Forty-Fourth Annual
State of Jefferson Mathematics Congress
October 2-4, 2015
Whiskeytown Lake, CA


Numerical Solution Techniques Applied to the Wave Equation by Tiernan Fogarty, Oregon Institute of Technology.

Undergraduate math students will most likely take a course in partial differential equations and be exposed to the one-dimensional wave equation. While exact solutions exist under various conditions, interesting applications often require numerical solution techniques. In this talk we give a brief reminder of the derivation of the wave equation followed by a discussion of circumstances where exact solutions can't be expected. Finite volume and finite difference methods for numerical solutions are introduced and compared via a set of examples chosen to demonstrate the methods' strengths and weaknesses.

Let's Get  Series about Calculus by Jeff Haag, Humboldt State University.

Infinite series contribute to calculus' reputation as being difficult. But, like most useful mathematics, series serve to simplify deep notions. We start with the Basel problem, that is, determine the sum

Sum from n=1 to infinity of 1 over n-squared equals 1 plus 1/4 plus 1/9 plus 1/16 and so forth.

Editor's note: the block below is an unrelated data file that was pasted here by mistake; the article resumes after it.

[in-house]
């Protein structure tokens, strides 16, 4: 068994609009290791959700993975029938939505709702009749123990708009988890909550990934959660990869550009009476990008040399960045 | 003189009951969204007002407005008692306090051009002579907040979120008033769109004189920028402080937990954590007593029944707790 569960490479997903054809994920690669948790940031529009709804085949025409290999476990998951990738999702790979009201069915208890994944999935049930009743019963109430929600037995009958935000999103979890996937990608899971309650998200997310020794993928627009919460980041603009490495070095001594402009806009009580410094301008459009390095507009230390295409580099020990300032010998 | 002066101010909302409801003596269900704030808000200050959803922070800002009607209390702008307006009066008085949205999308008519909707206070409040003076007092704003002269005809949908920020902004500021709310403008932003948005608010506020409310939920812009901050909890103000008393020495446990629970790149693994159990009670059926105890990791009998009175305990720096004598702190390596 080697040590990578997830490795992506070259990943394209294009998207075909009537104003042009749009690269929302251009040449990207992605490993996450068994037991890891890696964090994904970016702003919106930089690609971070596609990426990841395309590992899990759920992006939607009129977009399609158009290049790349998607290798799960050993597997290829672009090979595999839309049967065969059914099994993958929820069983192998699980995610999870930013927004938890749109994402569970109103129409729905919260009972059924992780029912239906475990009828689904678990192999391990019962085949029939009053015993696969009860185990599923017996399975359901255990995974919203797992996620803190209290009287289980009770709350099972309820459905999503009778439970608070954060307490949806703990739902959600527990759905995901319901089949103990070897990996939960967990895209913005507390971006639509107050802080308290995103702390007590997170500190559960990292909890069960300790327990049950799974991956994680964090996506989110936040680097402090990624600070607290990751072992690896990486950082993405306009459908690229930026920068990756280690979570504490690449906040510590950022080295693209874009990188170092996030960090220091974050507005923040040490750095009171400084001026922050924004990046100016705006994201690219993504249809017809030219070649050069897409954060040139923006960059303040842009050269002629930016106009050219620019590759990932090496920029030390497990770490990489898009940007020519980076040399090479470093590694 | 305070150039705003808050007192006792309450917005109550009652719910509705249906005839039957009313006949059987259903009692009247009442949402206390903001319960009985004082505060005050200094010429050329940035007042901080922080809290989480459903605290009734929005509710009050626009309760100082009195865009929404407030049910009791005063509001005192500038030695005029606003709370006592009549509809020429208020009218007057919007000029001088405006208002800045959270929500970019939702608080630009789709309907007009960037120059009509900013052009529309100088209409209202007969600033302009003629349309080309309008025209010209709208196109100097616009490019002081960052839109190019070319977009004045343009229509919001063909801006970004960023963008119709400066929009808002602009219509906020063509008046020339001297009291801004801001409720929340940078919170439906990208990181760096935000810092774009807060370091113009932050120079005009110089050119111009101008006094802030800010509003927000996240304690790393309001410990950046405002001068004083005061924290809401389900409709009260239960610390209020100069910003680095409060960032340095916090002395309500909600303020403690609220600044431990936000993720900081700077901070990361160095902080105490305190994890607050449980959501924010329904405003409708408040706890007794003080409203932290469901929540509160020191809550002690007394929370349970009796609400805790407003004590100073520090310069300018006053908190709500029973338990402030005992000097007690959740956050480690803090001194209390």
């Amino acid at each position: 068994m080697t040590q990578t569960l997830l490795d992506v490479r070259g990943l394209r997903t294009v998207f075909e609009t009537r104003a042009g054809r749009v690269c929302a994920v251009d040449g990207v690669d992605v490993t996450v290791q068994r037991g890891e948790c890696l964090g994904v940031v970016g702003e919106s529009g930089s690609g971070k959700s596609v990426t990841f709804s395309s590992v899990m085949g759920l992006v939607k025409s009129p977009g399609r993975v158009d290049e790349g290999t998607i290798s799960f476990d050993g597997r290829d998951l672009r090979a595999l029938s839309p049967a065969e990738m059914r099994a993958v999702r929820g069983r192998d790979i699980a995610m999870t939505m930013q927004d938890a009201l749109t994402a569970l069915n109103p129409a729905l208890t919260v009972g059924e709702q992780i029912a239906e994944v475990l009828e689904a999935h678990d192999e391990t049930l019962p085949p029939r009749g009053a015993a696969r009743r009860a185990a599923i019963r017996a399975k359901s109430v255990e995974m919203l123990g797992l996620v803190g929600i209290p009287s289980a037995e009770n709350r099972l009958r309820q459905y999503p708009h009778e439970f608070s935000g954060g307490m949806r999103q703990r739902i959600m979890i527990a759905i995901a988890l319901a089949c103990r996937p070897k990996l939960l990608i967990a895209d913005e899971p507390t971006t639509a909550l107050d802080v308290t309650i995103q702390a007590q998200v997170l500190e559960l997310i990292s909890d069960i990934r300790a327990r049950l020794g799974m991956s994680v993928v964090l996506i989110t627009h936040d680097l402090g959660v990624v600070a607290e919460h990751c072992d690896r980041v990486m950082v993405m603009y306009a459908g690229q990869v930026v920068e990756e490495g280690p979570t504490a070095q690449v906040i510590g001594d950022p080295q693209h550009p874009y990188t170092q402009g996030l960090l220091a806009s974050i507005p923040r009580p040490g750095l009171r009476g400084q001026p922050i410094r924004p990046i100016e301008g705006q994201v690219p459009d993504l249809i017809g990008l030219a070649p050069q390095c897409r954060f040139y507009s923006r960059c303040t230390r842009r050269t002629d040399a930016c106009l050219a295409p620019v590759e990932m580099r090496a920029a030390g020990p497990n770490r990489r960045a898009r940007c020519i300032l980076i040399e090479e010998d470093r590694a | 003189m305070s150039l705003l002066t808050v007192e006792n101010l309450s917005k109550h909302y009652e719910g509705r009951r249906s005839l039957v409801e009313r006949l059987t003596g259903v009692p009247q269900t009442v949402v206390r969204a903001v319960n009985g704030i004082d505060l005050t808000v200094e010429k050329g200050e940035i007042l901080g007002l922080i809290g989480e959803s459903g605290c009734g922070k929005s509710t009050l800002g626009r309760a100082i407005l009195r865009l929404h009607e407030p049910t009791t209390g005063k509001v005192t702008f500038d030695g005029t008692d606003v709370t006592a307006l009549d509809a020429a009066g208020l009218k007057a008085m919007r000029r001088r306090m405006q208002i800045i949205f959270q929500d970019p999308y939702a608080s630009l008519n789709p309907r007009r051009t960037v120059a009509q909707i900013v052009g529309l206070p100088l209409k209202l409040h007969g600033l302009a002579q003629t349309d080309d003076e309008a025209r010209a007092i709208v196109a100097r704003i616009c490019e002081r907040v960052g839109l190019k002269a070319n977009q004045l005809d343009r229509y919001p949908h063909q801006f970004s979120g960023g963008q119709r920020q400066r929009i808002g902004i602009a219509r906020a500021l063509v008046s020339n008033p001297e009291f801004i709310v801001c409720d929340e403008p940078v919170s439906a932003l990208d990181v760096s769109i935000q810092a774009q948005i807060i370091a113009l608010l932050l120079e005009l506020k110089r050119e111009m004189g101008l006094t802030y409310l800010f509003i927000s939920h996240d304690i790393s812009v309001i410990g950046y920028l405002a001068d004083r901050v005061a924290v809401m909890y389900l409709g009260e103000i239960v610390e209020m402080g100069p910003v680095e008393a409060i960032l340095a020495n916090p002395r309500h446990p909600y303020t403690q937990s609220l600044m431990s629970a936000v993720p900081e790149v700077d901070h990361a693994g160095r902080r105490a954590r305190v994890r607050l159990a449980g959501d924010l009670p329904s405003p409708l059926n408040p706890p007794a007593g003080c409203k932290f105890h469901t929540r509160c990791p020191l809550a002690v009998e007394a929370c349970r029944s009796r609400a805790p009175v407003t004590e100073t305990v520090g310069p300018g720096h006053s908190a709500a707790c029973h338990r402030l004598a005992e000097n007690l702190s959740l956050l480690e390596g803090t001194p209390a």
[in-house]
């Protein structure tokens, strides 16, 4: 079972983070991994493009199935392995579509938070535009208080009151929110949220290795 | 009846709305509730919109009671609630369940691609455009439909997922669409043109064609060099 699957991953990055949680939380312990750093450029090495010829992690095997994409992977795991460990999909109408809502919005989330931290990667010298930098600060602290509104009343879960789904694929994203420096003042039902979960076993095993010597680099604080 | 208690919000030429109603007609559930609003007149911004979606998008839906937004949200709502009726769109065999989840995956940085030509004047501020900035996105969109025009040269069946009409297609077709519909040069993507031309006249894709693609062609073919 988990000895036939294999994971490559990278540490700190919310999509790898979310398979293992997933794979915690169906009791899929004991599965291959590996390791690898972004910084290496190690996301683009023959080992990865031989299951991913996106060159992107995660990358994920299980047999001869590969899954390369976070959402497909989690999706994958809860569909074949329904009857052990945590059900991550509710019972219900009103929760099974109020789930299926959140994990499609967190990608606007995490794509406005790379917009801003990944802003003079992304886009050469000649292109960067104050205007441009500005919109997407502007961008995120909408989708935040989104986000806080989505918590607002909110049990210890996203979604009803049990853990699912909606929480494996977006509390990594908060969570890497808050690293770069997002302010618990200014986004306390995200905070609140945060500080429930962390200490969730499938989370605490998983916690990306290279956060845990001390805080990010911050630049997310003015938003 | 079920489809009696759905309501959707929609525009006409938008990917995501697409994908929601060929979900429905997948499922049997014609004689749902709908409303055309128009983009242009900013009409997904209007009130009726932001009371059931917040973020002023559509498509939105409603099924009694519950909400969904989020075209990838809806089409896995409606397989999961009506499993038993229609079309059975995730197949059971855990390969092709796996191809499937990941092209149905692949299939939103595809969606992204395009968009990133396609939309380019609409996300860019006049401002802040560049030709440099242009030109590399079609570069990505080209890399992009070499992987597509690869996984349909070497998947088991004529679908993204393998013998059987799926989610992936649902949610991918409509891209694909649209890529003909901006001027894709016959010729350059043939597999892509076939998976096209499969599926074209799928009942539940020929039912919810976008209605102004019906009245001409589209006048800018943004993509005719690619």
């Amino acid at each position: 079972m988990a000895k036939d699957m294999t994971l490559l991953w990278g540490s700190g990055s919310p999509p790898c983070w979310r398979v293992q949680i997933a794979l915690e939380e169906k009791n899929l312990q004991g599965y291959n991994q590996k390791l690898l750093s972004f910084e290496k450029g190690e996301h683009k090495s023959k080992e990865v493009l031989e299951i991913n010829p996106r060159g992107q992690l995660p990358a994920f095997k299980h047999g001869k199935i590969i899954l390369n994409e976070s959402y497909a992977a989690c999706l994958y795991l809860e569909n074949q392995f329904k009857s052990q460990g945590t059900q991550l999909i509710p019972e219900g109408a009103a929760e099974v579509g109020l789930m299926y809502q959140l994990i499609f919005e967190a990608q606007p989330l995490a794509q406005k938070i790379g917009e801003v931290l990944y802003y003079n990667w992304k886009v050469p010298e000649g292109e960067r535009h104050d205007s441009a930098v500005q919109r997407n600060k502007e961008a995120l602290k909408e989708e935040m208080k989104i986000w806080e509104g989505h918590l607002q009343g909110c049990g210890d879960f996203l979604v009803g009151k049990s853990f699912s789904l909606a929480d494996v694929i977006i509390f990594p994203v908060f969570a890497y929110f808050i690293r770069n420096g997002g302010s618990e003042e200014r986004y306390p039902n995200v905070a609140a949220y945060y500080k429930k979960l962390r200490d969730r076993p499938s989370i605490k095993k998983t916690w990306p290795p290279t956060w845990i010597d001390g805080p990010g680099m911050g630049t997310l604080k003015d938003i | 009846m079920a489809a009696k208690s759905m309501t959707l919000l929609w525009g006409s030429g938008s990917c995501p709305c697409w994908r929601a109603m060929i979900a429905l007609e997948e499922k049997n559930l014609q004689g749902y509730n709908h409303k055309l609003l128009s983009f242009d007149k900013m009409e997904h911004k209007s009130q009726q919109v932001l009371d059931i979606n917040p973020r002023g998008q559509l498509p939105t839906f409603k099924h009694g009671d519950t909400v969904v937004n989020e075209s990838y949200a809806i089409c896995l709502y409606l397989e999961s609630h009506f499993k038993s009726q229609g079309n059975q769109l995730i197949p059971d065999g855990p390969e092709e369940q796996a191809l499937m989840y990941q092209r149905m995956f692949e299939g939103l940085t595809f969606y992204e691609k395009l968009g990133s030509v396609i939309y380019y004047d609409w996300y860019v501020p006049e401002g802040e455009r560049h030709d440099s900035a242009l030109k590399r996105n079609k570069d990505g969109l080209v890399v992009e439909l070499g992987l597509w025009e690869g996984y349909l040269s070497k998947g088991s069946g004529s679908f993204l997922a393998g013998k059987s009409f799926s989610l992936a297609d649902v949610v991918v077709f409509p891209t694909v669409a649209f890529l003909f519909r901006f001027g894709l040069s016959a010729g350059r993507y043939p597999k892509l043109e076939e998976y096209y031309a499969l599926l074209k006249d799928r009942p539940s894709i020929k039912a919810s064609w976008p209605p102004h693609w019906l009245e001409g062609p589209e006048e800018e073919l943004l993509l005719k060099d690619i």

Our efforts to solve the Basel problem take us back to basic algebra, then on to calculus, differential equations, physics, and beauty in these and other areas. Be prepared to get series about calculus!

Discussion Under the Oaks — Re-randomization Under the Oaks: a New Tool for an Old Test led by Jeff McLean, Sonoma State University.

George Cobb claimed that the standard introductory statistics course, employing methods of statistical inference based on the normal distribution, was "an unwitting prisoner of history." These methods were once necessary since much simpler approaches, such as re-randmization, were computationally out of reach. In this interactive discussion, we do simple physical simulations to demonstrate how the process of re-randomization capitalizes on visual learning and allows you to "see" key concepts of statistical inference.



Aaron Curfman SU
Adam Falk HSU
Adrian Smith SSU
Alex Scrobonia SSU
Andres Merlos HSU
Ariana May SOU
Ben Morales HSU
Caleb Hill HSU
Caylan Kolste HSU
Crystal Salas SSU
Elaine Newman SSU
Elise Hampton SOU
Elizabeth Feather SU
Greg Detweiler SOU
Gregg Waterman OIT
Heather Harrison SSU
Jacob Schultz SOU
James T. Smith SFSU
JaneEllen Barrow SSU
Jeff McLean SSU
Jim Fischer OIT
Joanna Beem HSU
Joe Collins SOU
Jonathan Hooper SU
Karen Castillo SU
Karlie Elliott HSU
Kemble Yates SOU
Ken Yanosko HSU
Kyle Hultquist SOU
Kylie Reich HSU
Larry Shrewsbury SOU
Maddalena Heisler SSU
Matthew Hall HSU
Michael Kelly SU
Miguel Otivares HSU
Mo Pfeifer SOU
Nick Franceschine SSU
Randall Paul OIT
Rick Luttmann SSU
Rick Spjut UCSB
Ross Jacobs SSU
Terris Becker SSU
Thomas Burns SOU
Tiernan Fogarty OIT
Walker Gemmill SU
Wenjing Li SU
Yesenia Torres HSU